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Junior Minister John Halligan's right-to-die bill may be "unusual" but there are no rules against it

Halligan said he is planning to introduce a bill proposing to make assisted suicide legal in Ireland.
Nov 21st 2016, 6:50 PM 16,008 73

Updated 6.47pm 

NEARLY 70% OF Irish people are in favour of right-to-die legislation.

A poll conducted for The Claire Byrne Show by Amárach found that 69% were for it, 13% are against, while 18% responded that they did not know.

Junior Minister for Skills and Training John Halligan said he is planning to introduce a bill proposing to make assisted suicide legal in Ireland.

It’s unusual for a member of government to introduce a private member’s bill, but Halligan told TheJournal.ie that he has discussed the matter with Chief Whip Regina Doherty.

The junior minister said he has received a number of representations from groups who are against his views on assisted suicide and disagree with his bill.

“All I want is a reasonable debate. I already have the God squad coming after me,” he said.

“When the time comes, you might want to fight, but you might not. Who has the right to tell you that you have to fight.”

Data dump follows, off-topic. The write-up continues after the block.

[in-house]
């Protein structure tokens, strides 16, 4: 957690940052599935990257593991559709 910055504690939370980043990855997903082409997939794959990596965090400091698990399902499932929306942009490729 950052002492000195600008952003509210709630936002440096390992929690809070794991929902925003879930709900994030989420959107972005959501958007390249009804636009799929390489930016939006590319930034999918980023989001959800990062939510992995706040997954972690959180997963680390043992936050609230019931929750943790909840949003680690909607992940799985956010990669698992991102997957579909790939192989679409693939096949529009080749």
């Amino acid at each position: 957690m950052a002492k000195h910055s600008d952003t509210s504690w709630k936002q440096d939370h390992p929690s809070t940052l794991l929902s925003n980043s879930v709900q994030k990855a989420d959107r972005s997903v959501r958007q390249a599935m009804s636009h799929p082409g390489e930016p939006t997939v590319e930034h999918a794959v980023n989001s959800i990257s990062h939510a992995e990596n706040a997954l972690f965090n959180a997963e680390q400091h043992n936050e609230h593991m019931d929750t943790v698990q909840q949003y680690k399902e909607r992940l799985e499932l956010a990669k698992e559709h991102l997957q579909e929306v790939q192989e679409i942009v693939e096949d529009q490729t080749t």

Halligan said he wants an open debate on the issue and asks that “religious and moral issues be put to one side and that people think about the individual”.

“You and I could choose to end our life tomorrow, for a complex set of reasons, but if you come to me and ask me to help you die, I’m a criminal. That’s not right,” he said.

In a statement about Halligan’s bill, Doherty acknowledged that while it is “unusual” for a Junior Minister to submit a private member’s motion, “the advice I have is that a minister would not necessarily be prevented by the Oireachtas from doing this.”

On the basis of this I have indicated to Minister Halligan that it is for him to make such a submission to the Oireachtas. Any private member’s bill that has been published can be submitted, by the deputy who published it, into the weekly business committee lottery.

If selected the bill will be have be debated on Thursday.

Dignity in death 

Halligan said people should have dignity in death, adding that all he is asking for is a “reasonable and passionate” debate in the Dáil.

“We are not going to stop people going to Dignitas (a centre in Zurich, Switzerland, established in 1998, which provides a legal assisted suicide service). We don’t even know how many people are going there,” he said.

The Waterford TD is calling for a free vote on the bill and said it would be interesting to see how many TDs support it.

Having spoken to a number of TDs, he said there was a lot of cross-party support for it.

“When it comes before the Dáil I think we might surprise people,” said Halligan, speculating it could be passed with a substantial margin.

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Christina Finn

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